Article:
— Timothy Whealon

Designers on… Creating Structure

“It’s my belief that symmetry, in all forms, is as integral to interior design as it is to life. Regardless of the method of symmetry used within a livable space, each element is carefully and intentionally placed.”—Mark Cunningham

“Proportion is all about perception. Beauty may be in the eyes of the beholder, but when it comes to interiors, the space between things is just as important as the size of the objects themselves.”—Campion Platt

“The best rooms I have encountered are those that read simply. This is not to say that they are empty, but that the furniture bears a very exact proportion to the total scale of the space. One element always complements the other; there is a fine balance between them that works like a well-choreographed ballet.”—Juan Montoya

Photo by Steve Freihon; interior by Alexa Hampton

Photo by Steve Freihon; interior by Alexa Hampton

Tradition in design can mean a lot of things, both visible and invisible. In the most obvious sense, tradition in interior design is an anchor. It doesn’t drag a room down, or tether it, I hope; but rather, tradition can connect and locate a space in a context.

— Alexa Hampton

Designers on… Finding Your Flair

“When you find your style and embrace it in your work and in your life, you feel more comfortable because it will be authentic to you. Style is about expressing yourself.”—Suzanne Kasler

“Glamour within a home calls for thoughtful attention to detail, the simple act of curating a vanity or well-appointed kitchen. Mystery plays a prominent part as well; there must be something left unsaid, a demureness that leaves the ineffable in its wake.”—Kelly Wearstler

“I try to look to the past and reinvent it for the future. Time and ideas push us forward, but there is always a reference in the past that, as a designer, I can point to for influence. One of my absolute favorite things to do in decorating is to find something good but slightly overlooked and make it great.”—Miles Redd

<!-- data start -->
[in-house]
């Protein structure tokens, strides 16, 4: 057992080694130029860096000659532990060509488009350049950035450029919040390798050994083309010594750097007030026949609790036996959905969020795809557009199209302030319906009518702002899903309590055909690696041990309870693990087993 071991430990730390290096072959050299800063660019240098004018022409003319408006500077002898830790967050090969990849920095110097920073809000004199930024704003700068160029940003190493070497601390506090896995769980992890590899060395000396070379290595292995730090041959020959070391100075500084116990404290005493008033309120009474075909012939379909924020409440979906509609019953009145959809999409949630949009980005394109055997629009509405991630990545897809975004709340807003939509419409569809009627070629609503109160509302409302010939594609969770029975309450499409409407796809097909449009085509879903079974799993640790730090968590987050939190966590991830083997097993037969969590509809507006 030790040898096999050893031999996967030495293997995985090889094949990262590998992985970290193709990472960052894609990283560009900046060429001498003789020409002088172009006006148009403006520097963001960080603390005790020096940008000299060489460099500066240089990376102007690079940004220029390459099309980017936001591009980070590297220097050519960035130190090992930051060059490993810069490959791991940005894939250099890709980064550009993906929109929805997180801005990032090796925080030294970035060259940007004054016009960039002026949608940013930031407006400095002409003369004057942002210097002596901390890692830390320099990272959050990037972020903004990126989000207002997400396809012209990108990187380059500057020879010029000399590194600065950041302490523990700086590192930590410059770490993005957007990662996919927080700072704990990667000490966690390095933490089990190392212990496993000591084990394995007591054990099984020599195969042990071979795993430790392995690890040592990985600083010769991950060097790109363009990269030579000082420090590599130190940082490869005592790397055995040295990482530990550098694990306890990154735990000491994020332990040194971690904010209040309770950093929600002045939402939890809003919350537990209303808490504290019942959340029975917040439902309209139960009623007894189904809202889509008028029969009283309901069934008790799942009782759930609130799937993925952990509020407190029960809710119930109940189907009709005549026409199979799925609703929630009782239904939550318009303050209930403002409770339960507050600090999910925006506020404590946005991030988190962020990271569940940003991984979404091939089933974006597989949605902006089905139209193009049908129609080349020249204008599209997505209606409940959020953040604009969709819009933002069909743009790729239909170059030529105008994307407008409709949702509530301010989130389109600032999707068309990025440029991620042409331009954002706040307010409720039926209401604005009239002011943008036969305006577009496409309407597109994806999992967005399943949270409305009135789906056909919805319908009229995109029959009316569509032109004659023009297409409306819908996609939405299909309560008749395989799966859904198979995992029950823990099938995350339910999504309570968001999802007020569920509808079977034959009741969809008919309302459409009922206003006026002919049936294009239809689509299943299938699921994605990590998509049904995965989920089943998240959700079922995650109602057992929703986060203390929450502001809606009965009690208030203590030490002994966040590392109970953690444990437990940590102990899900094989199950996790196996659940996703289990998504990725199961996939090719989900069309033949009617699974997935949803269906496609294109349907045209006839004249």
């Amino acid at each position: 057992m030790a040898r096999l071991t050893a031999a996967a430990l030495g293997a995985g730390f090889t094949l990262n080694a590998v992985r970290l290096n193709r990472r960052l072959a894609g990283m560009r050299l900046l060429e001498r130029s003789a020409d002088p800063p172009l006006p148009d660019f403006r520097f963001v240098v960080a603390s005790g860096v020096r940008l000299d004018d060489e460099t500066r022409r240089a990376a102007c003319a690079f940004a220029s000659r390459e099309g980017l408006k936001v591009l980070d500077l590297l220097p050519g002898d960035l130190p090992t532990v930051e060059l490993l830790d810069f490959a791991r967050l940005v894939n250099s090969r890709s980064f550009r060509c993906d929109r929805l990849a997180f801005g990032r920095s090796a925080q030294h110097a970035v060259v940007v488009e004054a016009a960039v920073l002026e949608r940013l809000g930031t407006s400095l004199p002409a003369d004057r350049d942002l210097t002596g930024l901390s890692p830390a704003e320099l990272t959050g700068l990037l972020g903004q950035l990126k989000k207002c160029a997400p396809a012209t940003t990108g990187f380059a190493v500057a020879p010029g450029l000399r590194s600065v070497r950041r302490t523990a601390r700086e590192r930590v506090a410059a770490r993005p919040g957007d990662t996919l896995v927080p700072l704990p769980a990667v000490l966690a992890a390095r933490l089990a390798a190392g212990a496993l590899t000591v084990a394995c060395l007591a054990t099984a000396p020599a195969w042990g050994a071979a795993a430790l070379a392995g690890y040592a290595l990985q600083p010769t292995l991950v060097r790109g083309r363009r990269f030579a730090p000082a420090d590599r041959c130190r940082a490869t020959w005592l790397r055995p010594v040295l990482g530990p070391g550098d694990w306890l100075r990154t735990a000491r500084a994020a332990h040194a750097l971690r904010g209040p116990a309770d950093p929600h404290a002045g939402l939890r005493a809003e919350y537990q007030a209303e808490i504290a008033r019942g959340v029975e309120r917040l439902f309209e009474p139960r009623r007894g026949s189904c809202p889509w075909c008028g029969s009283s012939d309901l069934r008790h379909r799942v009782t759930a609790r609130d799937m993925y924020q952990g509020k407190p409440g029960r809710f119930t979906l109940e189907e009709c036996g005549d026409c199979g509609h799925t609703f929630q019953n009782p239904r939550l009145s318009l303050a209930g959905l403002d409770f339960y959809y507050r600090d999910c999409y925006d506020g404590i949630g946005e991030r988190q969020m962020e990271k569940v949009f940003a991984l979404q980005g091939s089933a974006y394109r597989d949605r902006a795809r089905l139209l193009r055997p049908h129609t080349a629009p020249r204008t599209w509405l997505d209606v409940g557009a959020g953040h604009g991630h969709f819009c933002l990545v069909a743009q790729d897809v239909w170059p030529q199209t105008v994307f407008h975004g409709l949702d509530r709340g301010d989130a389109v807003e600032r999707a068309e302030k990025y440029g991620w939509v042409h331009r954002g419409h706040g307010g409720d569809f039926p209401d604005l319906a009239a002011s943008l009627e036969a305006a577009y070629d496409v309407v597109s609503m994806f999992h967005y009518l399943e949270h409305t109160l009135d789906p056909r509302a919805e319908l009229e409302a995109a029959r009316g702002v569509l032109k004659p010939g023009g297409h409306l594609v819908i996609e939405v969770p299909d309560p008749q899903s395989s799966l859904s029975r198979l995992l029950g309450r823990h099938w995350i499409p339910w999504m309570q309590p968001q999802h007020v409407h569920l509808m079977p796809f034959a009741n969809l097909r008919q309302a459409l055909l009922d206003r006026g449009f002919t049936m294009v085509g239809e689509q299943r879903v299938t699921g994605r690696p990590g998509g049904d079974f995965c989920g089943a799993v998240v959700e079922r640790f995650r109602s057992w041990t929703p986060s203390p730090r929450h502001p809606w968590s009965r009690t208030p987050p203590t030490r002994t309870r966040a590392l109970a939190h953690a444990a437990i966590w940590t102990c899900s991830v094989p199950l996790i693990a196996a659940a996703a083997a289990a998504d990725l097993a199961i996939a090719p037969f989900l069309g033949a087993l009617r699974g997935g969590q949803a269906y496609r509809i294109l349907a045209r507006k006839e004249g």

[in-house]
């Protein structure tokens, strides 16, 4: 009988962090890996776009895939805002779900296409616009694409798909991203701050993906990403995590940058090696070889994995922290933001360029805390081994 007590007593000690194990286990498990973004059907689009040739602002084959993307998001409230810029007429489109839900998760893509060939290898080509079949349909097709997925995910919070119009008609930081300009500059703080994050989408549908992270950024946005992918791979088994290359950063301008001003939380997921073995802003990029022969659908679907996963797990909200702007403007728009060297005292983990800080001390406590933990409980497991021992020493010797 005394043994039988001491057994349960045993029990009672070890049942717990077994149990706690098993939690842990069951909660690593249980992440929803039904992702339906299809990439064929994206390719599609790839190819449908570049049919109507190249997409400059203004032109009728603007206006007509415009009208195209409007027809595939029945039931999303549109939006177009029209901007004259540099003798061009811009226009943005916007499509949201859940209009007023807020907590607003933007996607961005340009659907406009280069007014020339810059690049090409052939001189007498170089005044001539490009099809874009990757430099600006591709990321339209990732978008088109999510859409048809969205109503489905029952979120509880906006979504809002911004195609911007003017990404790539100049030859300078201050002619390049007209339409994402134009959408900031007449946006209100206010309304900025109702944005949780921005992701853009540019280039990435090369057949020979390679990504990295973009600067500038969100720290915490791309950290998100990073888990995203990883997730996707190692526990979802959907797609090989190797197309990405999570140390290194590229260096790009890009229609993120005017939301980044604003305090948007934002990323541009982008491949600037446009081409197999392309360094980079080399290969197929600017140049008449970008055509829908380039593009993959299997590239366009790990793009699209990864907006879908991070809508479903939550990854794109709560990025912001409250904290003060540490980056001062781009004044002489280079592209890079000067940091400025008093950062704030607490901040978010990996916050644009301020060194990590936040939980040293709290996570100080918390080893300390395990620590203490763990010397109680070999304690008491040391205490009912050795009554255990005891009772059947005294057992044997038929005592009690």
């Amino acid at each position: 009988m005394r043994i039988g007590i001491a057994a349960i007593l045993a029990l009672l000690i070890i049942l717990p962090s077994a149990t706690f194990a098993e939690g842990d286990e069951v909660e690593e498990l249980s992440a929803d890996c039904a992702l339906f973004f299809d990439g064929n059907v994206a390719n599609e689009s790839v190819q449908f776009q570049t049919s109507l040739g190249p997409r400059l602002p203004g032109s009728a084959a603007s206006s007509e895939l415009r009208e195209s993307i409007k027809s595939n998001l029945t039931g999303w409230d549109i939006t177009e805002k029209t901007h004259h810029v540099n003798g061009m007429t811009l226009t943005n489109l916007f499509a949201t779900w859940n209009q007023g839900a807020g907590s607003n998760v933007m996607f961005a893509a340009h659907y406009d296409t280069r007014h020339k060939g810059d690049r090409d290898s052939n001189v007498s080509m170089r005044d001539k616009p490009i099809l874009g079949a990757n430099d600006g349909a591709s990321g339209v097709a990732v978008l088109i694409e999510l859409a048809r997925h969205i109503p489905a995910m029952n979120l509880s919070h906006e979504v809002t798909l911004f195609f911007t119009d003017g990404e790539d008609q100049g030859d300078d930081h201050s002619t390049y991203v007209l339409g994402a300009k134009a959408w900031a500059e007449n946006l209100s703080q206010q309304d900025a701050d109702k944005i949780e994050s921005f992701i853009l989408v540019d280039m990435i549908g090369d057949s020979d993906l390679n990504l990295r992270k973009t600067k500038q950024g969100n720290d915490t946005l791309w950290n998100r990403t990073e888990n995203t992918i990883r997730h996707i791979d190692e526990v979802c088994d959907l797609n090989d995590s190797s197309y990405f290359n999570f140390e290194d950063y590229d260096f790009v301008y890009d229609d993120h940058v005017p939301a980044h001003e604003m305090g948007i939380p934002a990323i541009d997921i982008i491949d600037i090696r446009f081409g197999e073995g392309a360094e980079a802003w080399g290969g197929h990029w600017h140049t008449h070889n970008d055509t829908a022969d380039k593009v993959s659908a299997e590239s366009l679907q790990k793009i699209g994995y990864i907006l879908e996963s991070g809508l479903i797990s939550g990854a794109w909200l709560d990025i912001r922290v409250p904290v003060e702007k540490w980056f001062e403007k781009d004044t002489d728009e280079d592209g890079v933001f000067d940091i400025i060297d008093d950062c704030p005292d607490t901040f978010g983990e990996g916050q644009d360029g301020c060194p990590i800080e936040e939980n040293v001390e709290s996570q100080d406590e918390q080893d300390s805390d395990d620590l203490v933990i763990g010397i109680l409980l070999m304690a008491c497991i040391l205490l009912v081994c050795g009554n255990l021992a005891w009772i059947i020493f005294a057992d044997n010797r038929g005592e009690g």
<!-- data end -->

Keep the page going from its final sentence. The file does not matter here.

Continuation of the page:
Photo by Douglas Friedman; interior by Alessandra Branca

Photo by Douglas Friedman; interior by Alessandra Branca

Think of red like a spice—use it wisely and in good measure, and it will bring zip to your life.

— Alessandra Branca

Designers on… Harnessing Color

“Color should be an expression of happiness.”—Mario Buatta

“I noticed almost immediately that gray was a very potent player in the game of manipulating space and that, unlike some brighter hues, it never got loud, aggressive, or abrasive. No matter what shade—wispy and pale or dark and brooding, cool and aloof or warm and welcoming—gray always remains soft-spoken, tranquil, and restful.”—Laura Bohn

“All in all, a neutral palette results in a tailored, cohesive space in which there is much more than meets the eye. Such rooms are appreciated on many levels, as there is always something new to discover.”—Mariette Himes Gomez and Brooke Gomez  

“Black is synonymous with luxury and mystery. Whether as an accent or dominant color, it transmits a powerful message of art and style in any room.”—Kara Mann

Photo by Steve Freihon; interior by Alexa Hampton

Photo by Steve Freihon; interior by Alexa Hampton

Dynamic and ever-changing, the employment of traditional design should never be mistaken for stodginess.

— Alexa Hampton

Designers on… Fostering Inspiration

“Inspiration is not imitation. It is not simply recreating something you have seen; it is about taking something you have experienced and allowing it to filter through your own aesthetic sensibilities so that when it emerges, it comes out new.”—Thomas Pheasant

“Design, like cooking, evolves and improves over years of experience. It is when one is most familiar with a preparation that one can take creative liberties. A designer’s work becomes special when he or she begins to improvise.”—Carl D’Aquino and Francine Monaco

“When I create rooms and houses, I sometimes know precisely where the spark comes from for a particular detail. Other times, though, I don’t, although it feels right. That’s the essence of design. What I am aware of, however, is that my choices come from a collective memory of things I’ve seen and places I’ve experienced in person. Whether at home or overseas, travel is my ultimate source of inspiration.”—Matthew Patrick Smyth

Photo by Maura McEvoy; interior by Robert Passal

Photo by Maura McEvoy; interior by Robert Passal

When executed properly, design is about interests and expression; it’s innate. You just have to pay attention to what you’re passionate about.

— Robert Passal

Related: 6 Lessons for Truly Timeless Rooms →